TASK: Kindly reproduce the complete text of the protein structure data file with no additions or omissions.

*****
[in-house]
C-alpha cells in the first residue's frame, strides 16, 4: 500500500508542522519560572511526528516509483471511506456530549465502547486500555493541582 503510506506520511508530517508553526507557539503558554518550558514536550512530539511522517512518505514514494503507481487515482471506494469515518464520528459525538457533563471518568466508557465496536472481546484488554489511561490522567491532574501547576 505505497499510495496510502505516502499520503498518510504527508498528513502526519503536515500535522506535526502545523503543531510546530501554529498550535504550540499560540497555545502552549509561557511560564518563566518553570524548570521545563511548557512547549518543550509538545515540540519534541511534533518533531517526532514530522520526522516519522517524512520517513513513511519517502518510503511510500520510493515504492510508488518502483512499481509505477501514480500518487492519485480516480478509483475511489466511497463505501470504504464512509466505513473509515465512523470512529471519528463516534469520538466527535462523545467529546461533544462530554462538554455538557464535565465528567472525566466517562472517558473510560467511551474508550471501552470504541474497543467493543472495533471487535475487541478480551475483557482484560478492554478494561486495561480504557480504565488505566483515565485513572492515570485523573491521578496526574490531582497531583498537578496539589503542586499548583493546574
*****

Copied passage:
[in-house]
C-alpha cells in the first residue's frame, strides 16, 4: 500500500508542522519560572511526528516509483471511506456530549465502547486500555493541582 503510506506520511508530517508553526507557539503558554518550558514536550512530539511522517512518505514514494503507481487515482471506494469515518464520528459525538457533563471518568466508557465496536472481546484488554489511561490522567491532574501547576 505505497499510495496510502505516502499520503498518510504527508498528513502526519503536515500535522506535526502545523503543531510546530501554529498550535504550540499560540497555545502552549509561557511560564518563566518553570524548570521545563511548557512547549518543550509538545515540540519534541511534533518533531517526532514530522520526522516519522517524512520517513513513511519517502518510503511510500520510493515504492510508488518502483512499481509505477501514480500518487492519485480516480478509483475511489466511497463505501470504504464512509466505513473509515465512523470512529471519528463516534469520538466527535462523545467529546461533544462530554462538554455538557464535565465528567472525566466517562472517558473510560467511551474508550471501552470504541474497543467493543472495533471487535475487541478480551475483557482484560478492554478494561486495561480504557480504565488505566483515565485513572492515570485523573491521578496526574490531582497531583498537578496539589503542586499548583493546574